There was only one aspect of DGB's game where all that promise showed up, and that was at the catch point. And yes, DGB is really, really impressive going up and getting a contested pass.


I mean, seriously. Whoa.

That's one of the better catches you'll see, and it demonstrates something DGB showed repeatedly in the film I watched. When put in a position where he needs to go up (or in this case, go back. What a terrible throw that was) and get the ball, he excels in a way most receivers don't.

An analyst I very much respect once said (I believe quoting another analyst, but who knows? I'm not taking the time to find out) that rather than focusing on what a prospect CAN'T do, it's often good to focus on what they CAN do and what that would bring to a team.

DGB, without a doubt, tracks and catches contested passes better than almost any player I've watched who isn't A.J. Green or Megatron. His combination of height and leaping ability to a knack for focusing on the ball regardless of what else is going on is an INCREDIBLY marketable skill. He's going to play well in the right system with that ability alone.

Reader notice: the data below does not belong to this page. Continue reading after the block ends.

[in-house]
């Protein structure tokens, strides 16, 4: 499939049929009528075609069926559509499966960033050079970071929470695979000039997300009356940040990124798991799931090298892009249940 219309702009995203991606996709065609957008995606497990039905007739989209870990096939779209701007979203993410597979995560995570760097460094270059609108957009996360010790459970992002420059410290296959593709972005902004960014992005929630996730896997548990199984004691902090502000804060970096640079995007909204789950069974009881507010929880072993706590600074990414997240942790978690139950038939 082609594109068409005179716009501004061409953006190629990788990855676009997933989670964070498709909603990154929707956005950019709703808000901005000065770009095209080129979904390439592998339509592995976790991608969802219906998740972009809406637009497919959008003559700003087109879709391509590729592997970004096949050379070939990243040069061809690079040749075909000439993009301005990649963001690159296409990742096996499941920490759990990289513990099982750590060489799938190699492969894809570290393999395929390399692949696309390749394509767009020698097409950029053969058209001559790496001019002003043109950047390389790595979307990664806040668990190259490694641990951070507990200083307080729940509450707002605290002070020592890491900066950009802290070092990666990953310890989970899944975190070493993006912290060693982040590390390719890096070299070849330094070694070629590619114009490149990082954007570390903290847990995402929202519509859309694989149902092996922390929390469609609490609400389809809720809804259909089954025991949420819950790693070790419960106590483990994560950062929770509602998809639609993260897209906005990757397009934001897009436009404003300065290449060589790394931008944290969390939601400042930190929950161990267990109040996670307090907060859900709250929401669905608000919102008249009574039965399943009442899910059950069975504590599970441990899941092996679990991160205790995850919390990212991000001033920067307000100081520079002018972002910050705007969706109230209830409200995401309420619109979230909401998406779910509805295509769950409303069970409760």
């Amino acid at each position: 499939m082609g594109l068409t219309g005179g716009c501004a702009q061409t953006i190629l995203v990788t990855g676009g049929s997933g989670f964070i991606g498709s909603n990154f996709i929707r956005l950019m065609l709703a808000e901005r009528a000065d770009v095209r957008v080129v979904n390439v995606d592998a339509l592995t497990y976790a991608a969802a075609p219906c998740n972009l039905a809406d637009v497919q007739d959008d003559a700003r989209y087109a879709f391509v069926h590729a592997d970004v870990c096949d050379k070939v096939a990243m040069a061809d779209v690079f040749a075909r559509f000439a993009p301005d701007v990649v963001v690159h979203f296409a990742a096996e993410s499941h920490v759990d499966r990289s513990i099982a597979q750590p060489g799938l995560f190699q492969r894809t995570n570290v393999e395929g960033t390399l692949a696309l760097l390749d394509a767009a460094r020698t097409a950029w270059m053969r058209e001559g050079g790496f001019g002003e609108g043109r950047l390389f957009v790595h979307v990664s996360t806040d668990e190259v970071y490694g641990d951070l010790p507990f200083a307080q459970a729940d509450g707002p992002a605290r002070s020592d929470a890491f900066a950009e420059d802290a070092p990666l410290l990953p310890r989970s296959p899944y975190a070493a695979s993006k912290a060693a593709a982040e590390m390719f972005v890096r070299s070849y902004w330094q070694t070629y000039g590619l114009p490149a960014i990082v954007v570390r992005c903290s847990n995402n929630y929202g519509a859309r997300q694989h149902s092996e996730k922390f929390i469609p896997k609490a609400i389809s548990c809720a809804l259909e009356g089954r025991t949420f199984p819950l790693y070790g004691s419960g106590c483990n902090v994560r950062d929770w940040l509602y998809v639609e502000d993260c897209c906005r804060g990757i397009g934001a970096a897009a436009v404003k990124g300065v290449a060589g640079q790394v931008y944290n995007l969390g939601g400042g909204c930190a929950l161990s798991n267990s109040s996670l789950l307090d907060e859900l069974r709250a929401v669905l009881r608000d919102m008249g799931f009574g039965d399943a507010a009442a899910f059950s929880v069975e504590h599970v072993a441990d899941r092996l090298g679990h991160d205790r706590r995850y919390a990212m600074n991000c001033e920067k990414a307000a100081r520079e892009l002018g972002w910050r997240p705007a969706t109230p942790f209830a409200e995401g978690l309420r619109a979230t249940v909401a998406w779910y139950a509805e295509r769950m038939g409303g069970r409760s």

And that play wasn't alone. Watch his game against Kentucky. He had like four grabs like that. It was insane.

Additionally, there are other things to like about DGB. Of the wide receivers I've watched this offseason (which has been virtually all of the upper tier and many of the middle tier prospects) DGB was at the very top in terms of blocking ability. He's clearly a lot stronger than his relatively wiry frame would indicate. With most receivers they just try and get in the way of a defender. DGB looks to be physical, and when he locks onto a secondary player he's able to actually drive them back at times and almost never gives ground. He also walls off well depending on where the runner is, a rare trait in a WR.